CA: Well, I could point to more overt instances, like the rituals in my latest book made during protests against anti-LGBTQ laws in the state of North Carolina. But I would rather talk about how they always refuse the acceptable stance. For ‘Resurrect Extinct Vibration’, I lie on the ground and flood my body with extinct animal sounds all across a nation more responsible than most for their disappearance. I lay perfectly still while the throats of animals who no longer exist sing to me from the recent past, telling me, in their ignorance of their impending destruction, that the day of the recording was a full, entire day of singing and living: this is a ritual of the haunted No. There is nothing to stand against or for here. They were alive in my lifetime but are gone and are not coming back, ever, yet it subsequently invites taking a handle on the present, and that is where I take ‘Yes’ by the helm.
dw: Yes, and this process of grieving in situ feels particularly resonant at this moment. I’m writing to you from a country recently terrorised by widespread bushfires, which at this point in time has killed over a billion animals and driven many species to inevitable extinction. Grief is a recurring theme in a lot of your work, and something you have written about extensively. In times of pain and grief such as this, what might poetry be able to do for us?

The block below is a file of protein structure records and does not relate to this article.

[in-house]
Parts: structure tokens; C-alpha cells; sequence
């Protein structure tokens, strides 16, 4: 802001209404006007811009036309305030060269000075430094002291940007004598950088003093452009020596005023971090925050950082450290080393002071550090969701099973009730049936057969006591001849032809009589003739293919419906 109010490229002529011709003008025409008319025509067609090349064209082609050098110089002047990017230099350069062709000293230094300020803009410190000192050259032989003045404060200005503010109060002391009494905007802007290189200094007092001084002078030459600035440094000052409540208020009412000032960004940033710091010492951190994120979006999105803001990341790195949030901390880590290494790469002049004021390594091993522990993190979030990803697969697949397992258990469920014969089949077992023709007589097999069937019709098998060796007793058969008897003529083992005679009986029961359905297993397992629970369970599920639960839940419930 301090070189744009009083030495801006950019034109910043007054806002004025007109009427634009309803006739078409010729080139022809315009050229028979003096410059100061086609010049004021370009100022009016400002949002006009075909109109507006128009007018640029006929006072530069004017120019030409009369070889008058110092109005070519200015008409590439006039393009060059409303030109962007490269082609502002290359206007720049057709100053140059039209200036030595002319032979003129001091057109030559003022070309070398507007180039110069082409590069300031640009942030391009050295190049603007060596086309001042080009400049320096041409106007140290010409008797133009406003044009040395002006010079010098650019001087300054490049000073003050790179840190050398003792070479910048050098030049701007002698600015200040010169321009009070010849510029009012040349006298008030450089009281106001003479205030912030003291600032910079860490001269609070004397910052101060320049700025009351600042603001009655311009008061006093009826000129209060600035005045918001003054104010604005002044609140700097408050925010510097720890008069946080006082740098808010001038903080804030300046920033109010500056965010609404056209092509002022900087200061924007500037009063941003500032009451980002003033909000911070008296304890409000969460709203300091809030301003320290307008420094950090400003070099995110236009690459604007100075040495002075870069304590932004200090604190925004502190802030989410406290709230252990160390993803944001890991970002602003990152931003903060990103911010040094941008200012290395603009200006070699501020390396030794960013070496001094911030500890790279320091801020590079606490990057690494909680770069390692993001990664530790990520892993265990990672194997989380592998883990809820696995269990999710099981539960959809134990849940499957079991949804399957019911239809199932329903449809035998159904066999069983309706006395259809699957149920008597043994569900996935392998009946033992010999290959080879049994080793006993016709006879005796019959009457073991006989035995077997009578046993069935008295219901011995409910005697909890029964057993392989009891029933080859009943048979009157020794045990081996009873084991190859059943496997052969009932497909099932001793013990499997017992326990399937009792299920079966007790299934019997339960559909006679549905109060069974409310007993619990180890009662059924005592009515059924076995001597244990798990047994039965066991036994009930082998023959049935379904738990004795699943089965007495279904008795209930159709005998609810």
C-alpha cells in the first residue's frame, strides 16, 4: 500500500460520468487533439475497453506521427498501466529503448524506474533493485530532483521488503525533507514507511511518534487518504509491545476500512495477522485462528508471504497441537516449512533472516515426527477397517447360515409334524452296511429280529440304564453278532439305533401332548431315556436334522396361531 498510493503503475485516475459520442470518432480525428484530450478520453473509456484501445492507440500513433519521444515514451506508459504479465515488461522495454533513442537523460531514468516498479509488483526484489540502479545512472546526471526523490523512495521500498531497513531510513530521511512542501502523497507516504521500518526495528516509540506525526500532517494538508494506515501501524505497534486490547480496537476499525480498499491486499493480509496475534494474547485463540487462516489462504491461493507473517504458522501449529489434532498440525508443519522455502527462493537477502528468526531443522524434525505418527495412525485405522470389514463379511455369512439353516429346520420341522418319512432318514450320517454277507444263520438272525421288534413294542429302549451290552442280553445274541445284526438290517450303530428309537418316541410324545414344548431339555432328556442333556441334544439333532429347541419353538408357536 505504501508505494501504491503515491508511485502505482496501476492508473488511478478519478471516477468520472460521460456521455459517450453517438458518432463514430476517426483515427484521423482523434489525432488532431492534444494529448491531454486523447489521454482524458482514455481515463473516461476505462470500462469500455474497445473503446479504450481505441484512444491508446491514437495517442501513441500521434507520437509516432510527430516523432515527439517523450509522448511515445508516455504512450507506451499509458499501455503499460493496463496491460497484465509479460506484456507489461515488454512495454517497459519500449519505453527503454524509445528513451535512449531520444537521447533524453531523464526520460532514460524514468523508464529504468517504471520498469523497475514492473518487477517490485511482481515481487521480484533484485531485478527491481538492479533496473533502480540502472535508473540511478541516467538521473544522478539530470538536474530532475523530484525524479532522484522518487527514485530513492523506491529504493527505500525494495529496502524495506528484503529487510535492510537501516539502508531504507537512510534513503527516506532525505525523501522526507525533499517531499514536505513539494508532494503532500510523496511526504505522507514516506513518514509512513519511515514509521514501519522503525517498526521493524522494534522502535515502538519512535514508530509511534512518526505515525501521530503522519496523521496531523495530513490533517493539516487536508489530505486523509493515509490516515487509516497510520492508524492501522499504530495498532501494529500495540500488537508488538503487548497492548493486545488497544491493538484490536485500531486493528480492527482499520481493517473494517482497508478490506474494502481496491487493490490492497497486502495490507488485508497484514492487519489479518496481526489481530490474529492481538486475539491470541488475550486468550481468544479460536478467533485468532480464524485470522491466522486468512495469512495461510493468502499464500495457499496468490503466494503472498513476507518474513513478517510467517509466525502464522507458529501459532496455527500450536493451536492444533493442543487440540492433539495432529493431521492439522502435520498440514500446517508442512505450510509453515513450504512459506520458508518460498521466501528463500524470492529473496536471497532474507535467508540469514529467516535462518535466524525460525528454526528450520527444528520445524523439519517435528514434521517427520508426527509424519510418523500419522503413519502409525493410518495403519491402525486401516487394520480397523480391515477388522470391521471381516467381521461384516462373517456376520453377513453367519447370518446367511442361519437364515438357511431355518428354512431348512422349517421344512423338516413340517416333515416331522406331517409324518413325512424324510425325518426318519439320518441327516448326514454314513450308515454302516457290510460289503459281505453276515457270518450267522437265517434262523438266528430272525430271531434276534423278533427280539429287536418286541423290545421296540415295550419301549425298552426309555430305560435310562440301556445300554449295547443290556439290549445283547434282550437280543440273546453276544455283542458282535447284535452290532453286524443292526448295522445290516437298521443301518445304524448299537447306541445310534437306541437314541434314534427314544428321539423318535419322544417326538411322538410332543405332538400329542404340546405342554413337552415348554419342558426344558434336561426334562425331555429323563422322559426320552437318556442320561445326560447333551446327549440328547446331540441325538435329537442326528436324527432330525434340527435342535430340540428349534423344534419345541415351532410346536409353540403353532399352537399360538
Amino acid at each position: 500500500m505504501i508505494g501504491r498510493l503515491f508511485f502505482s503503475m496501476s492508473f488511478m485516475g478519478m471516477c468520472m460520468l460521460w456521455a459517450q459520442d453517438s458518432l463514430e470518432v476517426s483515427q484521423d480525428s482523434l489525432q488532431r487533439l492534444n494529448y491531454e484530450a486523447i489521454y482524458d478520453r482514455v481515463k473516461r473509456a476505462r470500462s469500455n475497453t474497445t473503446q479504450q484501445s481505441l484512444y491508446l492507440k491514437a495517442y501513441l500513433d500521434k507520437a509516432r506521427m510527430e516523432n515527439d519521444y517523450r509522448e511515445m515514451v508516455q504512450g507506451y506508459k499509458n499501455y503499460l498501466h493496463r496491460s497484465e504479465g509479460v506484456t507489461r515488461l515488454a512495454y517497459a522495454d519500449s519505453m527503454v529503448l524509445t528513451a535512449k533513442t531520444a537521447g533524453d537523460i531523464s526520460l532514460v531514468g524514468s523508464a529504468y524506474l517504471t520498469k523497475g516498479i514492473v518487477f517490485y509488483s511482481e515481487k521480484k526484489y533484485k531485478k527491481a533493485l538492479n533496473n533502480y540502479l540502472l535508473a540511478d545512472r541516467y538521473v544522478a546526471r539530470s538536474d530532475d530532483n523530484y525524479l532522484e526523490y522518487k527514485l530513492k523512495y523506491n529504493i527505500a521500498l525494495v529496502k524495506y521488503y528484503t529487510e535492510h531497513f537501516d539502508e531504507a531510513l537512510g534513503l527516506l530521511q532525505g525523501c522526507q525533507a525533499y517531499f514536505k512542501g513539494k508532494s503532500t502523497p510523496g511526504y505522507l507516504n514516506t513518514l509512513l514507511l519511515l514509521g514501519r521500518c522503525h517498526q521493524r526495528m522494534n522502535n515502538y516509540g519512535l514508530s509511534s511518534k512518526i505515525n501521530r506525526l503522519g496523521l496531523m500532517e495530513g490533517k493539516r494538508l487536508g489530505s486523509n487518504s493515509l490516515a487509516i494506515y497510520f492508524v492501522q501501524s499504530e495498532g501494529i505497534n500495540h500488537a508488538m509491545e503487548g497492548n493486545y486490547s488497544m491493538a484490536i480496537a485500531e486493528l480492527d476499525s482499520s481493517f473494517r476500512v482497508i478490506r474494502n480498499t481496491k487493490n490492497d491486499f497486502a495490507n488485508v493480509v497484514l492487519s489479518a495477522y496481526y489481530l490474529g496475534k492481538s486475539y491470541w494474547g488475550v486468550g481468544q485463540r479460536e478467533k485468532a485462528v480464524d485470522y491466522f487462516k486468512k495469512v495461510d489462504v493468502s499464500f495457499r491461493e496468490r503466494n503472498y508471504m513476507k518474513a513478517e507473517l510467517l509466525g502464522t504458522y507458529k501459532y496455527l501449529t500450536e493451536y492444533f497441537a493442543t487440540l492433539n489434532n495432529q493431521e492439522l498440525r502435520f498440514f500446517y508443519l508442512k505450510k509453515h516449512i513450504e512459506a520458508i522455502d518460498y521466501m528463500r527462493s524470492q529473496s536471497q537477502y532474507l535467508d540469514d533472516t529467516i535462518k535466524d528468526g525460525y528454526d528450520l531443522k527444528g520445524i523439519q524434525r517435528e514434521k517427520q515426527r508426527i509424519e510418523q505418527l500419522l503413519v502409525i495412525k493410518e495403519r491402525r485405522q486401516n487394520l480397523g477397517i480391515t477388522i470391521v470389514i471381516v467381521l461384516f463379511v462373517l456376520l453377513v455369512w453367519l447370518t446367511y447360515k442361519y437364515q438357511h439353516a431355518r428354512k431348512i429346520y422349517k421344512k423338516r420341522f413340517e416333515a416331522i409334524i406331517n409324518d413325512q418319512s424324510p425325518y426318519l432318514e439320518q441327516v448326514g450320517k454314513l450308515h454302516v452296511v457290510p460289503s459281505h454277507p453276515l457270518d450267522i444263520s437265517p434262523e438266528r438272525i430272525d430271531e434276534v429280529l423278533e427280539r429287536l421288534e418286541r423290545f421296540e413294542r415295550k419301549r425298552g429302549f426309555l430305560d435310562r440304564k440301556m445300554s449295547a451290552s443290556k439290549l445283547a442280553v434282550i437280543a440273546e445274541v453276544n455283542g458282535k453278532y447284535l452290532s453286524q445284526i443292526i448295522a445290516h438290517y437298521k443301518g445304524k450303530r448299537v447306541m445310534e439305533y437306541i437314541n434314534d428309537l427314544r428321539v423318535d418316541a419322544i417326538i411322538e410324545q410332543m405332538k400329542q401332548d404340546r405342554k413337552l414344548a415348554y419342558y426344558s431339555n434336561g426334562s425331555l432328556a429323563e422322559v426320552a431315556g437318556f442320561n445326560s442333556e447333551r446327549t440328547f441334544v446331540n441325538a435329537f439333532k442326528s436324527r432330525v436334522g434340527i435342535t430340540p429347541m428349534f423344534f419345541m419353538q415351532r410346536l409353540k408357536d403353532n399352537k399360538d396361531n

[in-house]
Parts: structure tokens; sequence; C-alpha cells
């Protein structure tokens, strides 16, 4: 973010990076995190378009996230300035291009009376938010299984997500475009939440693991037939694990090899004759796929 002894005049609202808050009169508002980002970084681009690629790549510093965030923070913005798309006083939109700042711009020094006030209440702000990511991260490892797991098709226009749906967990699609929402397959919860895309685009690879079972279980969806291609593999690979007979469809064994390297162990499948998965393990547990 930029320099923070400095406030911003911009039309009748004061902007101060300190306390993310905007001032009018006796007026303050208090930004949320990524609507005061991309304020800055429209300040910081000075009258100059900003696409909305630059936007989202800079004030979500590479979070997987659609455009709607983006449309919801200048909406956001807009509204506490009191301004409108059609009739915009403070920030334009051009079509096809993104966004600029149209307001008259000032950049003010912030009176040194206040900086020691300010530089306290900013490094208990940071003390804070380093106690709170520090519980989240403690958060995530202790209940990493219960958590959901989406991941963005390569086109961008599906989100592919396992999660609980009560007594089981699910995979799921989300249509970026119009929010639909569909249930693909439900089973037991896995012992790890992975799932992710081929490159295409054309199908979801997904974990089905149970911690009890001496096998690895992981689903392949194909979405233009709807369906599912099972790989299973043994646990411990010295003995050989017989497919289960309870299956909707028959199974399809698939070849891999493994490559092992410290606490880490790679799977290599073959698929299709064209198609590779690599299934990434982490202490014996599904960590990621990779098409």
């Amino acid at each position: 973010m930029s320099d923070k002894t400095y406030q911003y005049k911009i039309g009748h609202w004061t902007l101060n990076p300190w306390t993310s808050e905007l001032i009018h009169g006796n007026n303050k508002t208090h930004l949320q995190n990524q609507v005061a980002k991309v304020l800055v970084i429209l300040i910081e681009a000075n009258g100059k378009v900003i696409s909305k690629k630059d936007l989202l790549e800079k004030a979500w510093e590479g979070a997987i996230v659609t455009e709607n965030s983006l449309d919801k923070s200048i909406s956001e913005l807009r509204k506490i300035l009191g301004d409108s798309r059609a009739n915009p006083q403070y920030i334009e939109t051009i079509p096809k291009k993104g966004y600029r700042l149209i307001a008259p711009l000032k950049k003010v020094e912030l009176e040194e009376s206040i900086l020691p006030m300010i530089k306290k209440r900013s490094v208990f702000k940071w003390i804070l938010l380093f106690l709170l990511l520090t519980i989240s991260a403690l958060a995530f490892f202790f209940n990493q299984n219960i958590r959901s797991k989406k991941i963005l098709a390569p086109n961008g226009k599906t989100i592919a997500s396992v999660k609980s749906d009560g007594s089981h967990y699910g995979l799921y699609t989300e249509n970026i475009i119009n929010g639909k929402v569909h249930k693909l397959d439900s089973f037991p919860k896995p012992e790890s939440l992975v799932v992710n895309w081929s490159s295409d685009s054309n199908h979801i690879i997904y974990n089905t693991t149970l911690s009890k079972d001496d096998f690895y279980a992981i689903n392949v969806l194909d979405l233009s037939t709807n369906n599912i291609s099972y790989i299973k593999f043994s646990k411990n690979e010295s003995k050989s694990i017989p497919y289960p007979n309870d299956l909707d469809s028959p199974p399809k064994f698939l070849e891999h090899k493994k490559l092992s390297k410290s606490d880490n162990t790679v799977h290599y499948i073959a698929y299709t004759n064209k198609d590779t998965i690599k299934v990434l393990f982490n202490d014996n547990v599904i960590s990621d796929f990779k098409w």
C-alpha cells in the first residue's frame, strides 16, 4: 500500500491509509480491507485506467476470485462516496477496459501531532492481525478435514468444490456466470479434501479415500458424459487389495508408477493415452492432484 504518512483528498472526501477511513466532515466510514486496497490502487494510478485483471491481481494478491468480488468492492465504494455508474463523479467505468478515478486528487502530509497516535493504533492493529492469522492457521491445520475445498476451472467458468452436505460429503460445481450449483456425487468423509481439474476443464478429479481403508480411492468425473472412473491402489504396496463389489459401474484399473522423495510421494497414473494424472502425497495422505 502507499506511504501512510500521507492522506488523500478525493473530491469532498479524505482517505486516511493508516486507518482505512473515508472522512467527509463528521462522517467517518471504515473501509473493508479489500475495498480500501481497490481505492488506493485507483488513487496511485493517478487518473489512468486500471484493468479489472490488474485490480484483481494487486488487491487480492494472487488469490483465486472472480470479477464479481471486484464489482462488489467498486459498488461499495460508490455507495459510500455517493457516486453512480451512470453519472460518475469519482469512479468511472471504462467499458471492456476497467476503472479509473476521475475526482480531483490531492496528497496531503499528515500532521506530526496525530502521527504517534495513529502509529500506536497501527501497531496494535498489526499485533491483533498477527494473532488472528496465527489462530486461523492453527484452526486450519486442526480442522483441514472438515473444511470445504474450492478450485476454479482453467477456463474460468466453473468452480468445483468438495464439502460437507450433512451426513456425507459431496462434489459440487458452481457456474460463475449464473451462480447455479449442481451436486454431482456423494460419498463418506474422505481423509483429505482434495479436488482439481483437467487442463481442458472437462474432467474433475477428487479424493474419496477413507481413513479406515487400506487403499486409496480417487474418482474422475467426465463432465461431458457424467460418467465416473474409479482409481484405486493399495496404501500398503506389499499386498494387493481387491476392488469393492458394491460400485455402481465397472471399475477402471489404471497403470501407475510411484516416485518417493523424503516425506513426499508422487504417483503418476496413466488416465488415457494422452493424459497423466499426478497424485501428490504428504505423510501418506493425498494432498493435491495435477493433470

CA: A reporter recently said, ‘Australia’s fires will be remembered for generations’. That sentence is not exact, but close. The sentence annoyed me immediately because the fires are still happening. To talk about a devastating future for news-reporting effect is just more capital-driven language, and of course, it was capitalism that drove the planet directly toward this horrific state. The images of koala bears with burnt feet and edges of their ears, how about how devastating it is right now?